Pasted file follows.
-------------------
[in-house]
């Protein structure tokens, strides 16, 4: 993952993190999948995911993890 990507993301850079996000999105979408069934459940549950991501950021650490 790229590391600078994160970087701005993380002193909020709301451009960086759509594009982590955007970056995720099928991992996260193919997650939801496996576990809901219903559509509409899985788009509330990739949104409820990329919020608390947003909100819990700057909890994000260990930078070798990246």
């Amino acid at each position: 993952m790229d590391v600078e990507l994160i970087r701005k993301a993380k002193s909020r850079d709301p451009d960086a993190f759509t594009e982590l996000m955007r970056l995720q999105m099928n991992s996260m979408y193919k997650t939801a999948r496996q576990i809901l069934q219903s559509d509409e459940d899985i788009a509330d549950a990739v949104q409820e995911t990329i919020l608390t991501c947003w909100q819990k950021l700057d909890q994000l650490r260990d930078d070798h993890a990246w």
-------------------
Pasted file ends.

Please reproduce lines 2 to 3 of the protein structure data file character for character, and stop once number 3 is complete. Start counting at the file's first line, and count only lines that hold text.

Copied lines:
């Protein structure tokens, strides 16, 4: 993952993190999948995911993890 990507993301850079996000999105979408069934459940549950991501950021650490 790229590391600078994160970087701005993380002193909020709301451009960086759509594009982590955007970056995720099928991992996260193919997650939801496996576990809901219903559509509409899985788009509330990739949104409820990329919020608390947003909100819990700057909890994000260990930078070798990246």
């Amino acid at each position: 993952m790229d590391v600078e990507l994160i970087r701005k993301a993380k002193s909020r850079d709301p451009d960086a993190f759509t594009e982590l996000m955007r970056l995720q999105m099928n991992s996260m979408y193919k997650t939801a999948r496996q576990i809901l069934q219903s559509d509409e459940d899985i788009a509330d549950a990739v949104q409820e995911t990329i919020l608390t991501c947003w909100q819990k950021l700057d909890q994000l650490r260990d930078d070798h993890a990246w």